Earlier this month, media-watchers were informed of Fairfax’s decision to ditch hundreds of sub-editors in the name of cost-cutting by outsourcing the heavy lifting of sub-editing to AAP’s Pagemasters. Mel Campbell has already written an enlightening and witty piece on this topic in New Matilda. Considering the role that sub-editors play in checking for errors in copy both mundane and extraordinary, this is a disquieting development indeed.
In a same-but-different vein, Rupert Murdoch’s News Limited reported a $200 million drop in net profits in the third quarter. Unsurprisingly, Old Rupert pinned this dismal result on a lack of blue humanoids rather than any possible decline of clout. Aside from the old ‘news businesses are dying’ mantra (a mantra has arguably been swirling around since newspapers first became identified with the mass media), what are these signals telling us?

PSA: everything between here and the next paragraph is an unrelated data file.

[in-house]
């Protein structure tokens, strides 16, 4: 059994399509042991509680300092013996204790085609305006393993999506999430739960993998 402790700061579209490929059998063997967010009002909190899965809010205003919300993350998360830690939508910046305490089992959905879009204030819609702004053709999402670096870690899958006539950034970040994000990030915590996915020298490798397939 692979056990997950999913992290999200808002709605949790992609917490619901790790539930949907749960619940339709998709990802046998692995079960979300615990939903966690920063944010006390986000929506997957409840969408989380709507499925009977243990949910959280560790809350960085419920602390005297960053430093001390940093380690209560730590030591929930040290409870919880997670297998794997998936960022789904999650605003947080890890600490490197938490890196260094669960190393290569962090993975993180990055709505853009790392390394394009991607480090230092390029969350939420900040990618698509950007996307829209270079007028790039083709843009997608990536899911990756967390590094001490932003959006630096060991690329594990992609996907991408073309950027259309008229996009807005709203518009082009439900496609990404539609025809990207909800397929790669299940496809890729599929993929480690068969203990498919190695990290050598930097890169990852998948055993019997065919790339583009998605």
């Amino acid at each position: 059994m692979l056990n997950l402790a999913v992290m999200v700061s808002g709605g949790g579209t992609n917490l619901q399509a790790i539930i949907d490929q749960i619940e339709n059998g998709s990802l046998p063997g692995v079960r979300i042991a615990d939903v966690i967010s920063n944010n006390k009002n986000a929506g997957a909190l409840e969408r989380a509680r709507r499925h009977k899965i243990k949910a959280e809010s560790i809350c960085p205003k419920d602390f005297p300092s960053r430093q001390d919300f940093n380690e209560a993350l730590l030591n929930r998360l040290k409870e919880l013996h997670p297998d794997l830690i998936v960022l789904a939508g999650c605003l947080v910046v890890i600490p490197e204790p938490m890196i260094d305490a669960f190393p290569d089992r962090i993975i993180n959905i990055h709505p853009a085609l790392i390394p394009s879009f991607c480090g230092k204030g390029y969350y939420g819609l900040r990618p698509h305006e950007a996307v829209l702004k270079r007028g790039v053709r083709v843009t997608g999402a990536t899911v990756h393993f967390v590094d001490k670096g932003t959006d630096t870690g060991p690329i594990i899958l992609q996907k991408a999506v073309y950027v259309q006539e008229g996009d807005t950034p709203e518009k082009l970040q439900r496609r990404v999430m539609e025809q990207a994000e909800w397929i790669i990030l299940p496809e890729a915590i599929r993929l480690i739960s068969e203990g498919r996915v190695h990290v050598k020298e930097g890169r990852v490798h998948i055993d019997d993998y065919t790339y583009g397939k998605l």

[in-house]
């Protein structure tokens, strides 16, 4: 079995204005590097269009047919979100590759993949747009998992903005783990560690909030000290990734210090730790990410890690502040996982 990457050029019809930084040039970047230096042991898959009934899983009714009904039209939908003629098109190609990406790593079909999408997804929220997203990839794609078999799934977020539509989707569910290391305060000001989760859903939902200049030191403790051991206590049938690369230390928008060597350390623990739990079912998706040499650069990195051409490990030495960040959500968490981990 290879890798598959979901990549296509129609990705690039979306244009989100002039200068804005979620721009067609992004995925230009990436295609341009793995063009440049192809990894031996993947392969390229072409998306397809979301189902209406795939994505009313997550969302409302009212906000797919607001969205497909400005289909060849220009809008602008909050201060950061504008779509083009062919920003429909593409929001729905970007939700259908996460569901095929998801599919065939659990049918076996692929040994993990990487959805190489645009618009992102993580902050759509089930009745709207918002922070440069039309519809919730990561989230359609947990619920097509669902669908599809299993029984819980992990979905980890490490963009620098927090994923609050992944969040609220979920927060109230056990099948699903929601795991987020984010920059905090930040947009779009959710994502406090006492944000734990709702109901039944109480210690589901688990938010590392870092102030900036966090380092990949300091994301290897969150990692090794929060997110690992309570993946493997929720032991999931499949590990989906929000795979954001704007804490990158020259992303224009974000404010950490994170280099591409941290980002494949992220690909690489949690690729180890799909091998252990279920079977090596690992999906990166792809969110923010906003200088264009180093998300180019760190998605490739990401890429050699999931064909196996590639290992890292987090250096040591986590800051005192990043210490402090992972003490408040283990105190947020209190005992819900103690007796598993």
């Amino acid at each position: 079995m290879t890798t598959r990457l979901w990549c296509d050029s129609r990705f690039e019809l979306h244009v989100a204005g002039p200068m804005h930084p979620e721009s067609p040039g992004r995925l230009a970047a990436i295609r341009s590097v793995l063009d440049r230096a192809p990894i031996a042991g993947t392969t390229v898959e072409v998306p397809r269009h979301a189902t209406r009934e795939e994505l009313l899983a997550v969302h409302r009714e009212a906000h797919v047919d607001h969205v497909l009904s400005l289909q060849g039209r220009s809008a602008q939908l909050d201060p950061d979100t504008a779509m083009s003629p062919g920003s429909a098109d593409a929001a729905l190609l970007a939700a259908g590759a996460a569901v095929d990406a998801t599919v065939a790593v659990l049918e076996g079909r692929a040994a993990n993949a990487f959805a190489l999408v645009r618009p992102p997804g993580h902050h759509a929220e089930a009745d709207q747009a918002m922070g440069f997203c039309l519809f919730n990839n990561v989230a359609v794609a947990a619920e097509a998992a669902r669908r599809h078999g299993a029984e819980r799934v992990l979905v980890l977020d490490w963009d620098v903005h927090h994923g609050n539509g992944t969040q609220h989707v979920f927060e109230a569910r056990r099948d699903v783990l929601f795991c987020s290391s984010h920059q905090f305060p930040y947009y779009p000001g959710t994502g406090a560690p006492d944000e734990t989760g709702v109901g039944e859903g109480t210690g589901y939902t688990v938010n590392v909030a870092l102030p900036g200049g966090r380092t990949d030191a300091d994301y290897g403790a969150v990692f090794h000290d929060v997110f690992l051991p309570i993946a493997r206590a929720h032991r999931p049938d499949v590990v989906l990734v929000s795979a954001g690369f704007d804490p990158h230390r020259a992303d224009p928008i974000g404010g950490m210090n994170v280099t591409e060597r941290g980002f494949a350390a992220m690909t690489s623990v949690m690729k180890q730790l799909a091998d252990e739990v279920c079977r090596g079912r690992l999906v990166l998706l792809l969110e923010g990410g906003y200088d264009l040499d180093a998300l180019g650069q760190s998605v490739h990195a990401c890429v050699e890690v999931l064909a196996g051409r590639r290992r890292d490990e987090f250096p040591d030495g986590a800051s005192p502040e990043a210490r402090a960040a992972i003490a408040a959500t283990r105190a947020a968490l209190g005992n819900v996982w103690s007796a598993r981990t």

In the case of News Ltd, it may be good news for those of us who don’t appreciate so many trees being cut down for inky toilet paper. ABC’s Lateline has reported that Murdoch’s newspaper operation in Australia is the source of their profit hemorrhage. Evidence suggests 2010 was the International Year of “Piss Off, Rupert”. Operation Bolt Cutter may very well be another signpost on a long yet intellectually beautiful road. The internet is slowly but surely winning. “Yay” for the rest of us.
These figures and reports represent a very real disconnect between what Big Old News Media spouts on a daily basis and what the public actually cares about. Yay for the rest of us.
News Ltd et al are yet to lose their stranglehold on public perceptions of reality, but there is no doubt that their Facehugger-style window on the world is slowly losing its grip and allowing normal people to breathe. The beast is slowly dying, and will surely cost untold monies in palliative care to shareholders.